Yesterday in these pages, Brent Sasley ran down some of the chatter around the position of the American Israel Public Affairs Committee (or, as Sasley aptly said, lack thereof) on a Congressional vote about whether or not to strike Syria. Sasley relayed a quote from an administration official to the New York Times, where the official called AIPAC "the 800-pound gorilla in the room," underscoring AIPAC's influence and potential importance to the Syria vote.Later Monday, the TImes updated the article with a paraphrased statement from an administration official to the effect that AIPAC had become active on the issue. It read like this:
Administration officials said the influential pro-Israel lobby group Aipac was already at work pressing for military action against the government of Mr. Assad, fearing that if Syria escapes American retribution for its use of chemical weapons, Iran might be emboldened in the future to attack Israel.
Today, that reference has been removed from the piece, by Jackie Calmes, Michael Gordon and Eric Schmitt, with several others contributing. The latest iteration online doesn't even contain the quote about the "gorilla," though the simian reference lives on at a separate link in a version of the article that apparently appeared in the print edition today. I drew the now-entirely-missing line from the left-wing writer M.J. Rosenberg, the first person I saw to notice it'd gone missing. (You can examine some of the changed versions of the stories here, here, and here.)
What's going on? The Times blogger Robert Mackey explained on Twitter, "What confuses people is how site posts drafts of articles that morph from one day's paper to next." That's true: the Times posts early drafts of its stories online as soon as possible—today's news environment demands it—and updates them as time progresses. The headlines often change, as do the bodies of pieces. There are a host of reasons for doing this. Developments may require it, and other material may need to be cut for space. Editing for space can also come into consideration when an article gets pared down from its online form for the print edition. Earlier reporting will indeed sometimes disappear without a notice, for perfectly understandable reasons. Errors of fact, however, in early versions of articles still deserve explicit corrections, a standard I believe the Times keeps.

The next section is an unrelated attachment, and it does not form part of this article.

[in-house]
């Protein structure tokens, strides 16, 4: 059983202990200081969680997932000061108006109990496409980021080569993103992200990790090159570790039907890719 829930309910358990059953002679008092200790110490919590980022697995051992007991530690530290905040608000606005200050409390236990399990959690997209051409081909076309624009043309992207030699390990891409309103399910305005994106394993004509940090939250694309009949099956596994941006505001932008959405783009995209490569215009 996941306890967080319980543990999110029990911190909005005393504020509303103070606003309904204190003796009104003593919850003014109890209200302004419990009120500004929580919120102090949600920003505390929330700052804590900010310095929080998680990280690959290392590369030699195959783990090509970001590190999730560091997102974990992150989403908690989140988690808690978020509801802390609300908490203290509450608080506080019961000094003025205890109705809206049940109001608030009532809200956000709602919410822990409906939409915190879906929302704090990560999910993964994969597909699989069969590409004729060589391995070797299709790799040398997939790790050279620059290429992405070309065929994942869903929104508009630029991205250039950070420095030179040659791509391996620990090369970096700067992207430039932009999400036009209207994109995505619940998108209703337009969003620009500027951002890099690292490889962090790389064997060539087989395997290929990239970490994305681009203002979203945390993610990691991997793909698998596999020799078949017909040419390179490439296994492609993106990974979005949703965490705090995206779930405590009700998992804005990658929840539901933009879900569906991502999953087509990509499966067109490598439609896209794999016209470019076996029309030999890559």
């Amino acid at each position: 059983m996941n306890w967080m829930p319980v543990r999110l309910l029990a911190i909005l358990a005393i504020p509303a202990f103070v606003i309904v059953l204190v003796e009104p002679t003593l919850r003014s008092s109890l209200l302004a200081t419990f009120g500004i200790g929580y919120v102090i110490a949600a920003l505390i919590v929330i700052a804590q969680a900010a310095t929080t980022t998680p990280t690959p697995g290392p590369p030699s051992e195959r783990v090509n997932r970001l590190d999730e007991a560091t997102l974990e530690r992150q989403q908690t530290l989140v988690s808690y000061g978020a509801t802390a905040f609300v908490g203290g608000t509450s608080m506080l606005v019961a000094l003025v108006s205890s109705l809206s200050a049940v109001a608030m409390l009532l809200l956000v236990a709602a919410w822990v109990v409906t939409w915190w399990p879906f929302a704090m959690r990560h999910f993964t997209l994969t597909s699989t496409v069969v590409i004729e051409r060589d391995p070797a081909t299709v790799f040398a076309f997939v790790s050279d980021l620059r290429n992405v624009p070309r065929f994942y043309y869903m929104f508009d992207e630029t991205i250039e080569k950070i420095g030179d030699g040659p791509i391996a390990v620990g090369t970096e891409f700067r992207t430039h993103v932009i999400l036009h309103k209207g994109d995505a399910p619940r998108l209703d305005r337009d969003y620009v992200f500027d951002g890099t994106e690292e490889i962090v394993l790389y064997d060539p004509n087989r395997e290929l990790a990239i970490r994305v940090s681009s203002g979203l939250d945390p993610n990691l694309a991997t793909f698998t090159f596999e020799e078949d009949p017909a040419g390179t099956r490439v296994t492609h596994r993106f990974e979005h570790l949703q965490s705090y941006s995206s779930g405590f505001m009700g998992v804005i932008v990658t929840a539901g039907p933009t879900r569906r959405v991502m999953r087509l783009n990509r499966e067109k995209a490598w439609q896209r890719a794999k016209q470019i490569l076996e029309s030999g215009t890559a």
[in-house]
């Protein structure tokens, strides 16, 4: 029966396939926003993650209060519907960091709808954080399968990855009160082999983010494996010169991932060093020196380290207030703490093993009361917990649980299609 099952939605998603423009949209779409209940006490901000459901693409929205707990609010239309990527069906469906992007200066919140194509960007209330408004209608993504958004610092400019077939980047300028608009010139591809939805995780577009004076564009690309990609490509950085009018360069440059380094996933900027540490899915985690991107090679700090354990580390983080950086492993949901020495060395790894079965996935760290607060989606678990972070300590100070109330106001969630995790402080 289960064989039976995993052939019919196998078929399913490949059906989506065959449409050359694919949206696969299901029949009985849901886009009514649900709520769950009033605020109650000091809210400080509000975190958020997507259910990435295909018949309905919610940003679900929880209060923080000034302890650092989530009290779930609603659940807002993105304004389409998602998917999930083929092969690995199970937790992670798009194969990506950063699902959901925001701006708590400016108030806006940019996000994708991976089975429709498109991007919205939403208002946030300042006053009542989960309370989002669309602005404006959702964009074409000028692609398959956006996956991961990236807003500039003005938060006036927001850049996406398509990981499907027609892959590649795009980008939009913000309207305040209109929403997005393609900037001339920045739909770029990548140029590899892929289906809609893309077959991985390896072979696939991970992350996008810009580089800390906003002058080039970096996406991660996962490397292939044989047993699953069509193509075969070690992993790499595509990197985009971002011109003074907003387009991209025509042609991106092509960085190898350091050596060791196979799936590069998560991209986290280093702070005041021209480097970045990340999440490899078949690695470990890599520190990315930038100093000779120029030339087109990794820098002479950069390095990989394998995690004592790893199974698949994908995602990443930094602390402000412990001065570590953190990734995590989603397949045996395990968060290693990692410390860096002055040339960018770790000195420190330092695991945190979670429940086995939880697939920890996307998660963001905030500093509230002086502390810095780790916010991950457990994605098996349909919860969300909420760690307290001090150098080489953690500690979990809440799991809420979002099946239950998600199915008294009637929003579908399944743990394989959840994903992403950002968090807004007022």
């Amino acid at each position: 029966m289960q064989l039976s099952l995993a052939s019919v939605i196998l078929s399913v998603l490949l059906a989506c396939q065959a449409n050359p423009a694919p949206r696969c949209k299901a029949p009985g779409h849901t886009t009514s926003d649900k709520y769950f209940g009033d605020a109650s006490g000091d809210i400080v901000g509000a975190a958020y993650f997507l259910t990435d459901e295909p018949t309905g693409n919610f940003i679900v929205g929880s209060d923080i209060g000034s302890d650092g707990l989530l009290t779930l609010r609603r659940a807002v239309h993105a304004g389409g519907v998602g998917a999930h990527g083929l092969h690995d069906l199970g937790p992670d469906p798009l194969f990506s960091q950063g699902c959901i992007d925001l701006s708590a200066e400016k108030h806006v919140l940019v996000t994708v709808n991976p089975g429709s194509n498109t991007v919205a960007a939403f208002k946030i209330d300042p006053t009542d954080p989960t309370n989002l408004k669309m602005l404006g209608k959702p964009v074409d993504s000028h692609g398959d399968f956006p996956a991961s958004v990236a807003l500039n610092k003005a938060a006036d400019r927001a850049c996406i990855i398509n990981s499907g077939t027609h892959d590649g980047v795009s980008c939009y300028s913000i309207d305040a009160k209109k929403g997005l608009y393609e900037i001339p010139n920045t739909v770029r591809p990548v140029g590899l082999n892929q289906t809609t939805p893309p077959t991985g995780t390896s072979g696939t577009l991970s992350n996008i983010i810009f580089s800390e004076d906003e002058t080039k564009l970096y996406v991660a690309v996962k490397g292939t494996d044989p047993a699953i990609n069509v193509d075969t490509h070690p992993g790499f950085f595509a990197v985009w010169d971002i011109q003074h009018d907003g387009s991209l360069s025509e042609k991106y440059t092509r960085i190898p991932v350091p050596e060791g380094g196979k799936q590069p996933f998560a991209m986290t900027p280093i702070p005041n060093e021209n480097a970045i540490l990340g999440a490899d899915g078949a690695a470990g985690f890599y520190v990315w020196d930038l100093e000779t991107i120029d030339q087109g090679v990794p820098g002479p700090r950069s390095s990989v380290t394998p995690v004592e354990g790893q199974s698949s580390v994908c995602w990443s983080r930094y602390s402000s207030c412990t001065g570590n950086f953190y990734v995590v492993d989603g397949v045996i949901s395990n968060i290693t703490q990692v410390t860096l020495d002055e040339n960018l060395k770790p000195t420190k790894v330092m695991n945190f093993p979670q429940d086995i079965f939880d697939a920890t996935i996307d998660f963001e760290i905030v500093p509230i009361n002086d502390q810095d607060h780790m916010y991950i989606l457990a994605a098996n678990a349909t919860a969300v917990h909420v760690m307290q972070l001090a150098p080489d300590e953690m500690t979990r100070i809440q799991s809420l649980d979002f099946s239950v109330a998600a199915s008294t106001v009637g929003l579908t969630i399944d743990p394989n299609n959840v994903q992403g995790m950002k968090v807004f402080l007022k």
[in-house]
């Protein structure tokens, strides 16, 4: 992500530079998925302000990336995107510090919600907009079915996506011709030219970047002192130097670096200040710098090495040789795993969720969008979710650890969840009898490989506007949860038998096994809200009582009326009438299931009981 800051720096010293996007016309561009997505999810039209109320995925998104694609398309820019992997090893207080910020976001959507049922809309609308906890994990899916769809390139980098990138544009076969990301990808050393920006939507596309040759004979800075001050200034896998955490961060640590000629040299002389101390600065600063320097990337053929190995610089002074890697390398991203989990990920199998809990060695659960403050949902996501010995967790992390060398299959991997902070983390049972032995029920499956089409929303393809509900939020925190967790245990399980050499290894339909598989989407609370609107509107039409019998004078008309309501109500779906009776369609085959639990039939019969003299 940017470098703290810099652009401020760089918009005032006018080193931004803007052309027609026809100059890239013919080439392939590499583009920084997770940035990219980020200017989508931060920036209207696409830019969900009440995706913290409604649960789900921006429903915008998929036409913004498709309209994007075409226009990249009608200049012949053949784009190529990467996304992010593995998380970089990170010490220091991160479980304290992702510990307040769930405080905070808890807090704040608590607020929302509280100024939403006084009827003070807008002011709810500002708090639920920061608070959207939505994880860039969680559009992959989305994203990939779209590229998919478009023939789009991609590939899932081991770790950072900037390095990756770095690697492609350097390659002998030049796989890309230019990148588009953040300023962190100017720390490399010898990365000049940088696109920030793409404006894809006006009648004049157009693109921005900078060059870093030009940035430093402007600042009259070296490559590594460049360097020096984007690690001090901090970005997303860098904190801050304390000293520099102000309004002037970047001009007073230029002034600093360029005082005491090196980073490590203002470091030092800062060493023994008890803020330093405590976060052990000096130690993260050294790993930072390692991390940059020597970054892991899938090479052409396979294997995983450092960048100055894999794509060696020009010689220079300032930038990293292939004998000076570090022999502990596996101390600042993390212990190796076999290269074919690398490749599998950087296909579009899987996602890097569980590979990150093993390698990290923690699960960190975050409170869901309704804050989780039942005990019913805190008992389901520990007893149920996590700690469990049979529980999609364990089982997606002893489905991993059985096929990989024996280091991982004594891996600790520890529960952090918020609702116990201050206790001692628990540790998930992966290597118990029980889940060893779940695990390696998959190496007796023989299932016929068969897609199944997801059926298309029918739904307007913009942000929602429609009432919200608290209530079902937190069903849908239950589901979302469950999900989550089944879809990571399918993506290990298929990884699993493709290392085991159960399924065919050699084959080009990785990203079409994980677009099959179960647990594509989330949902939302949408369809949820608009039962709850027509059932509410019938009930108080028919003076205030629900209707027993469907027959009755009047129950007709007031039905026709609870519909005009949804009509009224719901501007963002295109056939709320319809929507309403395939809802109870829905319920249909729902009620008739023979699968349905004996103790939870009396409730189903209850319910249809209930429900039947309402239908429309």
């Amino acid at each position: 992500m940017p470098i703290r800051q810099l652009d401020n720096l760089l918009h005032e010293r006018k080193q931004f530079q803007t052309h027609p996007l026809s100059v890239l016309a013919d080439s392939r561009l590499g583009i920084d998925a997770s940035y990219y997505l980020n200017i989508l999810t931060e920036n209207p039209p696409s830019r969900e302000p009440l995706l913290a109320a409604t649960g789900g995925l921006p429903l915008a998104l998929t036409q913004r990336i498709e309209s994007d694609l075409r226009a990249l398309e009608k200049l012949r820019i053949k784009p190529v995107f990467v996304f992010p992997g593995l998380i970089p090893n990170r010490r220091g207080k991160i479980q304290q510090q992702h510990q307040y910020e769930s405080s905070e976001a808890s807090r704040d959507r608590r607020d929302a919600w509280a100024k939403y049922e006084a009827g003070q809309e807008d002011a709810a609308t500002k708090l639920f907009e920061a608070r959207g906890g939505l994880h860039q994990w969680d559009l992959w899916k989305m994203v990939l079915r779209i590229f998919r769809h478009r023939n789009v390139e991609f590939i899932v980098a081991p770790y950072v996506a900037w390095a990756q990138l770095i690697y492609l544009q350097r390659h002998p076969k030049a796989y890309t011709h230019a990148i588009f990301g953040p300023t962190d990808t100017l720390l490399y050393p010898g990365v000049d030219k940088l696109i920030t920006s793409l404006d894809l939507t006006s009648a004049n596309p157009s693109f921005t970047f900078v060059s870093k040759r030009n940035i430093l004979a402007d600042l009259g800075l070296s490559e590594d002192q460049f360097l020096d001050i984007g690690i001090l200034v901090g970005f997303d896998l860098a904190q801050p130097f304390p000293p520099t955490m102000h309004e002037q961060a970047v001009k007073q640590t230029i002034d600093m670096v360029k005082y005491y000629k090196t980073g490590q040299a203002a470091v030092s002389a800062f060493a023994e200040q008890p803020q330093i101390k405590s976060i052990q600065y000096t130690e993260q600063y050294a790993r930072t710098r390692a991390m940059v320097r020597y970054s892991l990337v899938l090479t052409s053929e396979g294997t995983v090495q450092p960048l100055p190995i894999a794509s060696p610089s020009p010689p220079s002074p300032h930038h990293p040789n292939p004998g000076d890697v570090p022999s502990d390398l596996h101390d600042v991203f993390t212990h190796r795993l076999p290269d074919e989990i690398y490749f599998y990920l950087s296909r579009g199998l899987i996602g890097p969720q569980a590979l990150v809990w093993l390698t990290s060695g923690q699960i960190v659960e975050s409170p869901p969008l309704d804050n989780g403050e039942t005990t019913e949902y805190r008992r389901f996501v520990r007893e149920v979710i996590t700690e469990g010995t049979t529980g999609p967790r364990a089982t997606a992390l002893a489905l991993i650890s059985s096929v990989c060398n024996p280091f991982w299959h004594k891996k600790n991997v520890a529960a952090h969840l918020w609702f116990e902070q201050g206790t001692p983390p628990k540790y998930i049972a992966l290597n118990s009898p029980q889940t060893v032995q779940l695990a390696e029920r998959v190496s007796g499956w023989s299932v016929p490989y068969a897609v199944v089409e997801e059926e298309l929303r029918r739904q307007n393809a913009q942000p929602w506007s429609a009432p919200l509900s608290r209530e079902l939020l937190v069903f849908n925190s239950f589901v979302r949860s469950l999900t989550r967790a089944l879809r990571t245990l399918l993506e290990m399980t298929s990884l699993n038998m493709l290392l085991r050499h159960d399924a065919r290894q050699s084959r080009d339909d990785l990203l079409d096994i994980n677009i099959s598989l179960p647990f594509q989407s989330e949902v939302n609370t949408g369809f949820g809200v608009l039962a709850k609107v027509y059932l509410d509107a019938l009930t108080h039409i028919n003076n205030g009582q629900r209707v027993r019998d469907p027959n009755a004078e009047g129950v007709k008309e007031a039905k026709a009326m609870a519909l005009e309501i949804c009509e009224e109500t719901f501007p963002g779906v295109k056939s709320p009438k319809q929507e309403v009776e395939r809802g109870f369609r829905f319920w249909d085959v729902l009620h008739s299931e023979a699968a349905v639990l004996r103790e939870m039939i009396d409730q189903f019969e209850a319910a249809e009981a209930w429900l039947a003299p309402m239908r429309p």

But those explanations leave something to be desired in the case of this Times reporting. The problem is that the line about AIPAC's activism is not an extraneous assertion; indeed, according to the Times's own reporting in the piece, the fact of AIPAC's involvement on the Hill was a significant factor. That's why the Times quoted an administration official calling the group an "800-pound gorilla," a phrase that "usually refers to someone or something so large and powerful that it lives by its own set of rules." That perhaps overstates it, but AIPAC is a tremendously influential Washington lobby group, so much so that one of its activists once bragged to the New Yorker that AIPAC "could have the signatures of seventy senators" on a blank napkin within 24 hours.
It's odd that it was AIPAC's nascent activism on the Syria congressional vote which got removed from the article, while the "gorilla" quote lives on (in at least one version). The latter constitutes largely good color, describing a general phenomenon, whereas AIPAC's actual activities—as a powerful interest group in Washington—bear directly on what happens on Capitol Hill. Perhaps the administration official was incorrect, and AIPAC had not begun lobbying the Hill on the question of Syria strikes, and so the remark was removed. But if that's the case, the Times should have issued a correction on that point.
I hope Margaret Sullivan, the Times's excellent and thoughtful public editor, takes this matter up and clears the air. The powerful pro-Israel group has often operated with a modus operandi described by the aforementioned AIPAC activist in the New Yorker piece: "A lobby is like a night flower: it thrives in the dark and dies in the sun.” The role of journalism is not to kill special interest groups, but it is to shine a light on their activities—whatever the effect may be—especially as those activities bear on matters as grave as war and peace.